Kristen Welker, White House correspondent for NBC, will moderate Thursday night’s debate between President Trump and Joe Biden. (Nathan Congleton/NBC)

Kristen Welker, White House correspondent for NBC, will moderate Thursday night’s debate between President Trump and Joe Biden. (Nathan Congleton/NBC)

Comment: How debate moderator can deliver useful discussion

NBC’s Kristen Welker can take some tips from Savannah Guthrie to keep control of the questioning.

By Margaret Sullivan / The Washington Post

Savannah Guthrie brought her “A” game to last week’s NBC town hall with President Trump. She pushed back, she interrupted, she fact-checked in real time and she gave as good as she got; even providing the sound bite of the night by pointing out the outsize impact of Trump sharing a conspiracy theory on social media. (“You’re not, like, somebody’s crazy uncle who can just retweet whatever.”)

As Thursday’s final debate between Trump and Joe Biden approaches, Guthrie’s NBC colleague, White House correspondent Kristen Welker, needs to have the best night of her career, too; but in a very different way.

To make this debate something that serves the public interest rather than being the disastrous circus that it could be, she needs to be in control.

Control far greater that what Fox’s Chris Wallace asserted during the first debate and far more than USA Today’s Susan Page did during the vice presidential debate.

How can she do it, given how relentlessly aggressive Trump is likely to be?

After all, he has spent the past several days on a rampage of lies and misstatements, outdoing himself in the campaign’s final weeks. And he has been harshly criticizing Welker, unfairly calling her a tool for the Left.

“She’s a radical Democrat. She deleted her entire account. … She’s no good,” Trump ranted at an Arizona campaign rally Monday.

There’s nothing to these claims. Welker’s parents have contributed to Democratic politicians and causes; she’s not responsible for that. She temporarily put her Twitter account on hold, but that was after CNN’s Steve Scully falsely claimed his was hacked. And yes, she had her photo taken with the Obamas in the receiving line at the White House holiday party for journalists a few years ago, but generations of reporters made the same dubious decision, posing with the Bushes, Clintons, Reagans. (Fox News’s Brit Hume, no radical Democrat, stood up for Welker on Twitter by sharing his own holiday photo with the Obamas.)

It’s no surprise that Trump is going after Welker. As Time magazine’s Charlotte Alter said Sunday on CNN: He “attacks everybody but he saves his most personal attacks for women and particularly for women journalists.” And I would add, particularly for women of color, like Welker, who is Black.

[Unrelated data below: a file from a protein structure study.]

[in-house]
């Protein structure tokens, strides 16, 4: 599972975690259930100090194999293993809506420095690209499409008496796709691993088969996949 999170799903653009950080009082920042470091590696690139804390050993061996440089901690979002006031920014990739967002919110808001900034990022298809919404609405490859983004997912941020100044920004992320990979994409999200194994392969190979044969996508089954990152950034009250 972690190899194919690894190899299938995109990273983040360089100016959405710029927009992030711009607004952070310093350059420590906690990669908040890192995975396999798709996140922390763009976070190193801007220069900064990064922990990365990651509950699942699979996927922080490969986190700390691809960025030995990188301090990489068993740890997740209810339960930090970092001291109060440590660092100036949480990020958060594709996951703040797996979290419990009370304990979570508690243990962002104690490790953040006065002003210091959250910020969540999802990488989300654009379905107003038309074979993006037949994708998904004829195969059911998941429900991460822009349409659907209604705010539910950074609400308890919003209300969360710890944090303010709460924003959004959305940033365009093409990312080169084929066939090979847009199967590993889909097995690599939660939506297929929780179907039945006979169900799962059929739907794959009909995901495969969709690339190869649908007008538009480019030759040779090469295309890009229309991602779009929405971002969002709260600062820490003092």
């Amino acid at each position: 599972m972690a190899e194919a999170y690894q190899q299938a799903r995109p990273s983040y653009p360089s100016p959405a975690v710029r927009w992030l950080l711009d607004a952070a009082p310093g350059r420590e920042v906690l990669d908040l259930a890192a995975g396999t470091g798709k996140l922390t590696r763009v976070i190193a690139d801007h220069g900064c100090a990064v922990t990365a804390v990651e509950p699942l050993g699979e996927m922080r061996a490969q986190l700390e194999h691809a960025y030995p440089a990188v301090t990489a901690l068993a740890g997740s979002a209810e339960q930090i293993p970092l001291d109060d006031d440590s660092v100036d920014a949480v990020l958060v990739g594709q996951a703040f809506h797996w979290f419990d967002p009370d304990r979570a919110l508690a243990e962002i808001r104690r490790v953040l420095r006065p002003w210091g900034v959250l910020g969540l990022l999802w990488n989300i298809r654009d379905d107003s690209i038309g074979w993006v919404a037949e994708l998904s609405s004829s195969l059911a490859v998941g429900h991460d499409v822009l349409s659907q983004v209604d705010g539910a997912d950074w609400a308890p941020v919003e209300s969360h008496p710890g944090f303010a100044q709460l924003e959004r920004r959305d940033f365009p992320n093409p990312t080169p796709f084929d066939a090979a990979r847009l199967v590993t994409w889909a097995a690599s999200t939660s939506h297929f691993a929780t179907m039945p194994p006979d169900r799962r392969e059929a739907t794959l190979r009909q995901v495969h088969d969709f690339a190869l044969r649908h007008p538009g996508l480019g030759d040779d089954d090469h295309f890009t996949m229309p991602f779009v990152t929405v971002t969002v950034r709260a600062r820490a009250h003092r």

One advantage Welker brings to her task is a lot of detailed knowledge of both candidates, gleaned by her long tenure as a reporter on the White House beat. She has covered both Trump and Biden while in office. She knows them inside out.

The highly formalized debate setup has both pros and cons for Welker, if she intends to keep things on track.

The good news is that the bipartisan Commission on Presidential Debates decided Monday to provide one new measure designed to do just that: Biden and Trump each will have two minutes of uninterrupted time at the beginning of each 15-minute topic segment. The candidate who does not have the floor will have his mic muted.

After the two minutes, both mics are on for open discussion.

It’s a nice effort by the commission; or perhaps more like a futile gesture. I can’t see it making much difference. It could even be a problem if Trump continues talking while his mic is muted; his voice could be picked up on Biden’s mic or, if not, could simply prove a distraction to Biden and Welker without the TV audience understanding what’s happening.

One of the surprising and heartening things that Guthrie did last week was to make it clear she wasn’t a captive to the traditional “town hall” format. Yes, she called on prospective voters, but she also did plenty of her own assertive interviewing, challenging Trump from the start and not letting him get away with much. (She also ignored him when he disrespectfully described her as cute.)

Welker, too, must employ some strength and show some independence from the format. She can’t fact-check everything in the moment, but she can and must keep the debate from being a superspreader of disinformation. She has a strong obligation to do so if, for example, Trump says, as he has before, that young people aren’t likely to suffer much from covid-19. Or that the country is “turning the corner” on controlling the virus when in fact it’s on the rise.

She can remind the candidates firmly at the beginning of the debate — and let the audience hear it — that their campaigns have agreed to follow the rules.

She should avoid cloying efforts to keep control by soothing the president as Wallace tried when he promised that Trump would like the next question, as if he were offering him a cookie if he’d just be good.

And she should be the one to pose questions and direct the discussion, not ceding that to either candidate.

As Guthrie did last week, Welker needs to stay firmly in charge, not relying on weak rejoinders like the endless and ineffectual pleas of “Thank you, Mr. Vice President” as Page did.

And — most important — Welker can continue to make the point clearly that, if the debate is an out-of-control mess, it’s American citizens who are losing out.

Margaret Sullivan is The Washington Post’s media columnist. Previously, she was the New York Times public editor, and the chief editor of the Buffalo News, her hometown paper.

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